Oregon Officials Gun Down Two Wolf Pups from Helicopter to Protect Cows
The Oregon Department of Fish and Wildlife (ODFW) shot and killed two wolf pups of the Lookout Mt Pack from a helicopter on Sunday in a misguided attempt to stop livestock attacks.
On July 29, ODFW authorized its agents and a livestock producer to kill up to four uncollared wolves in an area comprised of public and private lands; the uncollared members of the Lookout Mt Pack are two yearlings born in 2020 and seven pups born in 2021.
During the helicopter flight on Sunday, ODFW employees saw at least five pups and the pack’s breeding female and male , according to an ODFW spokesperson. They didn’t see either of the two yearlings wolves.
The permit expires on August 21, 2021 or when livestock are removed from the grazing area – whichever happens first. The past few days have been deadly for two of the youngest members of the wolf family. The following weeks may prove deadlier still.
Killing Wolves Does Not Reduce Conflict
Science shows that killing a wolf can increase the risk that wolves will prey on livestock in the future. It is counterproductive and unsustainable. Additional research also suggests that killing of wolves can increase the risk to nearby farms, providing further evidence for the ineffectiveness of the so-called “lethal control” policy approach.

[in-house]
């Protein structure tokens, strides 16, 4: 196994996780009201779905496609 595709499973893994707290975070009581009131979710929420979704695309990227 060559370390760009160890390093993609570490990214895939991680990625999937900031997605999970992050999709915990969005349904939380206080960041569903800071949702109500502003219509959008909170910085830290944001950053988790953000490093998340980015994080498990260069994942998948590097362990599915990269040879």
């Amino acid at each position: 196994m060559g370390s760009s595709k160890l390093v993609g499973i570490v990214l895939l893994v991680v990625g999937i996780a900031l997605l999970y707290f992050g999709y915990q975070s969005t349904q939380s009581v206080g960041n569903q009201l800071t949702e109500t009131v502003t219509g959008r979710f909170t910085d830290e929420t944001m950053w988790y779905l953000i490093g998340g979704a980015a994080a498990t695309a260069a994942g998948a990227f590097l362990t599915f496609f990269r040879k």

Wildlife managers across the West trap and kill wolves, cougars and coyotes and other predators, and lethal control has become more common for wolves in Oregon and Washington as their populations have grown. But many scientists contend there’s little good evidence for the effectiveness of those efforts.
Under Oregon’s Wolf Plan rules, livestock producers must be using and document non-lethal methods to deter wolves before lethal control can be considered. Also, there can be no identified circumstances on the property (such as bone piles or carcasses) that could be attracting wolves.
Wolves throughout Oregon were delisted from the state Endangered Species Act (ESA) on November 9, 2015. Wolves in the western portion of the state (west of Hwys 395-78-95) lost federal protections in January 2021. Wolves are now state-managed by ODFW.
There are an estimated 173 wolves living in Oregon.